Promise: Promise is a resource reservation and management project. In order to strengthen the realization of NFV, Promise focuses on a specific requirement of service providers. Operators would require reserving a set of resources for the future use, either foreseeing some traffic bursts or as part of preparation for any natural disasters. Such requirements are addressed by including a capacity management system that would manage the resource pools such as compute, network, and storage.
Copper: Copper was established to define specific use cases for intent and policy auditing. Various examples are provided, which include local and geo-redundancy, and security controls. Copper aims to ensure that the virtualized infrastructure complies with the needs of the VNF developers or users.
Doctor: Due to strong high-availability requirements in telecom deployments, majority of the modules/nodes come in redundant configurations, which needs to be maintained and managed under all circumstances. There are three use cases to show typical requirements and solutions for automated fault management and maintenance in NFV. These are (a) Auto healing (triggered by critical error), (b) recovery based on fault prediction (Preventing service stop by handling warnings), (c) VM Retirement (managing service while H/W maintenance). Doctor is a “fault-management” project focuses on working closely with OpenStack to develop a framework for realizing such management and maintenance of faults.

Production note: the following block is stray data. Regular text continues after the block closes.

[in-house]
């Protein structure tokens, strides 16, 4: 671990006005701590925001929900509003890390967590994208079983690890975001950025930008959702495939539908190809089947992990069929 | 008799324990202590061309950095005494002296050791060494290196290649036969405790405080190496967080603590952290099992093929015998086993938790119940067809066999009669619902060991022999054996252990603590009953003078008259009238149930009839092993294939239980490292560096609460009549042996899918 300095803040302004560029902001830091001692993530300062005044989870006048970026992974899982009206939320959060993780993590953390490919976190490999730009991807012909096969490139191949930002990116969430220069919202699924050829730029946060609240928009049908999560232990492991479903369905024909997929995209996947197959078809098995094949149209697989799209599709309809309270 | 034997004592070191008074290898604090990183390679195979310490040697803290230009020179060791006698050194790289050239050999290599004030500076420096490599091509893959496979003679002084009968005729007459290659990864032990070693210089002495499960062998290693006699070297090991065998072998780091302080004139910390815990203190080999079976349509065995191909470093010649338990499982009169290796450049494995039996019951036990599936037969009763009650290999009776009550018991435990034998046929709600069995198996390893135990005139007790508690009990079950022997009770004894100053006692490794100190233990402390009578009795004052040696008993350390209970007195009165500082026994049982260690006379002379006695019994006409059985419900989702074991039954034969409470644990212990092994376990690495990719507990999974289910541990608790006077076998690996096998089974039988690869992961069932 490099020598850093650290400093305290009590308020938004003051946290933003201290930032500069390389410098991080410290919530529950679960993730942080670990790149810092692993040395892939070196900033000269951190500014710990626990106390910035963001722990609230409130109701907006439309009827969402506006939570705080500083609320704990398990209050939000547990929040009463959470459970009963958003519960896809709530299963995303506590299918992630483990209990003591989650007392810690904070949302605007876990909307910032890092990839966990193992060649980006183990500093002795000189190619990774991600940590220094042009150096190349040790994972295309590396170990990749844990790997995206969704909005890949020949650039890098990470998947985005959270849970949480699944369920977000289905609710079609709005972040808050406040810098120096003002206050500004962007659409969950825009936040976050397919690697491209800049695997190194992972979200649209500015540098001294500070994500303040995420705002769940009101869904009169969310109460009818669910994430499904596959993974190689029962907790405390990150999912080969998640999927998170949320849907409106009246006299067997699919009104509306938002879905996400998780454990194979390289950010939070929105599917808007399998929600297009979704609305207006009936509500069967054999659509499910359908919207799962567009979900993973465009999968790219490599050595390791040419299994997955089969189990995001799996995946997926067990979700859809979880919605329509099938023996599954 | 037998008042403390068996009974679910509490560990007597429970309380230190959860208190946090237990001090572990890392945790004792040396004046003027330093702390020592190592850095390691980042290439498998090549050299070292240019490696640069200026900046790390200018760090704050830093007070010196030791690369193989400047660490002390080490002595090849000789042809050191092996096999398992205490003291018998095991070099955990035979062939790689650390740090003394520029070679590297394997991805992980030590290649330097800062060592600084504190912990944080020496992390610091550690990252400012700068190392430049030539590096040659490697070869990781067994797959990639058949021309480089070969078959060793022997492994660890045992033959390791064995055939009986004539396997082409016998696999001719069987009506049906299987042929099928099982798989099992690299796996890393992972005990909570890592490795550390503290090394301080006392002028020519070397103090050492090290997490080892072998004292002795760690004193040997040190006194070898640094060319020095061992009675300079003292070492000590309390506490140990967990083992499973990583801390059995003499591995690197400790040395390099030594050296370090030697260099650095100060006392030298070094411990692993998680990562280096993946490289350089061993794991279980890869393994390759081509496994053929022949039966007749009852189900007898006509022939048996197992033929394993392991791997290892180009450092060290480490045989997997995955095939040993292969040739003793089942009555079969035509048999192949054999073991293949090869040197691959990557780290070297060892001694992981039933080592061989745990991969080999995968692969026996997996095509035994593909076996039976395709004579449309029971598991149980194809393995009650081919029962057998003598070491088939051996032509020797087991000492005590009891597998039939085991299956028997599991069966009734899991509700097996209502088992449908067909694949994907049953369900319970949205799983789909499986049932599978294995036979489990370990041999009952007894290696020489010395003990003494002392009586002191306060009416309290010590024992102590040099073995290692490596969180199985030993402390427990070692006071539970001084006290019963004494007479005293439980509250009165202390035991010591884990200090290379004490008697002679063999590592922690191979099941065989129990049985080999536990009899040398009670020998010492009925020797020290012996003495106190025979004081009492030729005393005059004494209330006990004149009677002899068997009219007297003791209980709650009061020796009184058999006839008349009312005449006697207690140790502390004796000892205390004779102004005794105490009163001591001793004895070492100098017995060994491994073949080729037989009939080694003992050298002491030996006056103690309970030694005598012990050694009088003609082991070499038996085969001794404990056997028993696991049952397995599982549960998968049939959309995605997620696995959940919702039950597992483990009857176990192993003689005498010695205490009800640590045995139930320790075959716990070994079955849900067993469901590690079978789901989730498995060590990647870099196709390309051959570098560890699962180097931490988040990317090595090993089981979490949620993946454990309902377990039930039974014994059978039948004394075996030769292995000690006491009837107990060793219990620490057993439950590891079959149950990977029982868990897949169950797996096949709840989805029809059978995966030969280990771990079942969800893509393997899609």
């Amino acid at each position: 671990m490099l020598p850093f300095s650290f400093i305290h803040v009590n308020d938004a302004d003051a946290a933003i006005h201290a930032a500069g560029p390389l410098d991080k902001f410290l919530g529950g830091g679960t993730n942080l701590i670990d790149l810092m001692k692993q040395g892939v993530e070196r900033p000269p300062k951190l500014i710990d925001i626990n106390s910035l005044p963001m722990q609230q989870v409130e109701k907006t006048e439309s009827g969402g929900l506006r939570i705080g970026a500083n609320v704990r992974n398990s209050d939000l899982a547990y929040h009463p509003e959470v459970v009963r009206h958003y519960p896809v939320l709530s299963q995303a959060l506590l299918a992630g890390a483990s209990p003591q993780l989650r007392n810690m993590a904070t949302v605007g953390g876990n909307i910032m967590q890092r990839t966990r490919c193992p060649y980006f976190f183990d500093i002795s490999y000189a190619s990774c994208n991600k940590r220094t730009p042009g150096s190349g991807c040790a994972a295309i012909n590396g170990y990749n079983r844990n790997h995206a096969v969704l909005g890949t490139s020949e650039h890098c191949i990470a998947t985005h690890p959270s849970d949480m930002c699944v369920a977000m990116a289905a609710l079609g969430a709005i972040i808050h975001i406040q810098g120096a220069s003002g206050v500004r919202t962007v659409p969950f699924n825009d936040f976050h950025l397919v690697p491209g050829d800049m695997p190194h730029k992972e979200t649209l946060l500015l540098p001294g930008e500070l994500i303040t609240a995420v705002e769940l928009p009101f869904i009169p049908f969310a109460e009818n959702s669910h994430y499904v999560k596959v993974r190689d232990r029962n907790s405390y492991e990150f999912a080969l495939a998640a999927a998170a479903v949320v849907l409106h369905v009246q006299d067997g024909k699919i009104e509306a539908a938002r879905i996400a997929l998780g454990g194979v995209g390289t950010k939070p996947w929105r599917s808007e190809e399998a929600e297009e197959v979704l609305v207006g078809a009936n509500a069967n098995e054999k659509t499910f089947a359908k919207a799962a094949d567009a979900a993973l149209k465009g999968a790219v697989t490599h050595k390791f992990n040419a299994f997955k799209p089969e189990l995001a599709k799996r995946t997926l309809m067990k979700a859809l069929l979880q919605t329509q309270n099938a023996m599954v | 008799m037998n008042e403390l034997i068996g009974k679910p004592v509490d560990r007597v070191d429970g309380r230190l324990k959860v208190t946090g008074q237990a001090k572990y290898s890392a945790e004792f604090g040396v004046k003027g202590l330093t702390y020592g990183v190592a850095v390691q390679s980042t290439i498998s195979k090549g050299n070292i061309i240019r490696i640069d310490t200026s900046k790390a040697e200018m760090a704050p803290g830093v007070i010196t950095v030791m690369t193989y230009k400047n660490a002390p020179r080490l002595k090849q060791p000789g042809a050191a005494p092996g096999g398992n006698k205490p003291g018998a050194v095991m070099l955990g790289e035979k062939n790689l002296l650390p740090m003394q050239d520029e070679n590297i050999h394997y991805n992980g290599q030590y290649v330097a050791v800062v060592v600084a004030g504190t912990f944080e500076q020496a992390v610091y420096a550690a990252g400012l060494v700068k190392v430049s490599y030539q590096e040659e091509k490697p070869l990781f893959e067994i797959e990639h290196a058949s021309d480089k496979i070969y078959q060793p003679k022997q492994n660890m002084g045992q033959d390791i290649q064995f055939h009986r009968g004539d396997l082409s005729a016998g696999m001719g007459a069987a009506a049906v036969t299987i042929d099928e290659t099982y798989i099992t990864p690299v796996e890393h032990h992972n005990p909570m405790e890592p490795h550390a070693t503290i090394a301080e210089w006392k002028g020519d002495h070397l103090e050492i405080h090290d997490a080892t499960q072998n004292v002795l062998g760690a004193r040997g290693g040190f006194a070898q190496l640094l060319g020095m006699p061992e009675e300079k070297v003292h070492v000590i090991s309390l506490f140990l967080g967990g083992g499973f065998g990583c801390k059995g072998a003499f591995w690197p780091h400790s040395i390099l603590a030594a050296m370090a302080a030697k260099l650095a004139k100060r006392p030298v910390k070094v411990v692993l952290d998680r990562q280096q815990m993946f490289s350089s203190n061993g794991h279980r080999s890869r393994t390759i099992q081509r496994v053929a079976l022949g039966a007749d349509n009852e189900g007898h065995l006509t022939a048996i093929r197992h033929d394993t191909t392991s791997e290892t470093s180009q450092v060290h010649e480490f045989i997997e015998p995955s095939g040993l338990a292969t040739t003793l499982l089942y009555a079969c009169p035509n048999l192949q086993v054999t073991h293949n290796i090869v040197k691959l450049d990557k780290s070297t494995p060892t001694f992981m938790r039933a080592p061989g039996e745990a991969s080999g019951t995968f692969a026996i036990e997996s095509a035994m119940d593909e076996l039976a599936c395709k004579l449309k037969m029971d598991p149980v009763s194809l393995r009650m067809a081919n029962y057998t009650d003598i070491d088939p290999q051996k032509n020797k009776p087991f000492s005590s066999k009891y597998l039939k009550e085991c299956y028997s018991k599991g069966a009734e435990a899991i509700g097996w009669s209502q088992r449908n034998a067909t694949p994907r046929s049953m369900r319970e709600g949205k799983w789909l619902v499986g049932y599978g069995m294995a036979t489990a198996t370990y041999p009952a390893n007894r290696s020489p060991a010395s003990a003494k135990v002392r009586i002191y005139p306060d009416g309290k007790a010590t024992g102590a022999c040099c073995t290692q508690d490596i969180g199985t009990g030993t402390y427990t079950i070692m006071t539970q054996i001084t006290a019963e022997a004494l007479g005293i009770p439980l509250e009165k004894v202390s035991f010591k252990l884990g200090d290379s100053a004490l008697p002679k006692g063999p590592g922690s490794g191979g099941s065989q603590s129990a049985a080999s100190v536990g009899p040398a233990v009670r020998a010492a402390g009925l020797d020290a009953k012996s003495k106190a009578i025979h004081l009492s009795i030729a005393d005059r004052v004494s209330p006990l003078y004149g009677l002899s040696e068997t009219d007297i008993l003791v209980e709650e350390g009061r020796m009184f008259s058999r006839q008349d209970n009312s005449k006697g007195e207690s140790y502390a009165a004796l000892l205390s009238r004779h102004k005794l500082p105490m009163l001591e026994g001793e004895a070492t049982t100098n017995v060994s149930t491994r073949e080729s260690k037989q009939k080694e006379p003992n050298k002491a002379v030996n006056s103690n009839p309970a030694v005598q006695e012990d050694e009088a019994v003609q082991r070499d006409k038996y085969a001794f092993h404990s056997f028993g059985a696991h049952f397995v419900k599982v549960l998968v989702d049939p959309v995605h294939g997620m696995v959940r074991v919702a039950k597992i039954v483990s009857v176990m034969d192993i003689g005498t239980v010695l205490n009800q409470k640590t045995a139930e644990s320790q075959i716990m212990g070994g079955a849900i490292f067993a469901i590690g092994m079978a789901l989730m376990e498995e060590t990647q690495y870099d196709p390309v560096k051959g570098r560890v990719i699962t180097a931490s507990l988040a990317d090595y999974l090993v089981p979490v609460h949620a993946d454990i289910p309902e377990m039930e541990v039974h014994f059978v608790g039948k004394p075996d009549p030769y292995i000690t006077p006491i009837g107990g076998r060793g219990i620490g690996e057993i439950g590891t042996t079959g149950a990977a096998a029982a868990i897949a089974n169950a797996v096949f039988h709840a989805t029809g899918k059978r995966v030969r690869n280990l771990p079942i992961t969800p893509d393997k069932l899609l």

Multisite: NFV infrastructure may be rather true in many cases, distributed across multiple geographical locations. Such distributed deployments would require coordination among multiple virtual infrastructure managers (VIMs). Such coordination may vary from supporting application level redundancy across data centers to network (virtual and physical infrastructure) management, to policy management. This project focuses on the enhancement to OpenStack to support such multisite NFV deployments.
Resource Scheduler: Existing solutions for resource scheduling in OpenStack considers a limited set of parameters, such as CPU and memory. However, along with these parameters, for some applications that are telecom specific, it would be necessary to consider network information too. This project aims to develop an efficient resource scheduler that would consider the network information for resource isolation.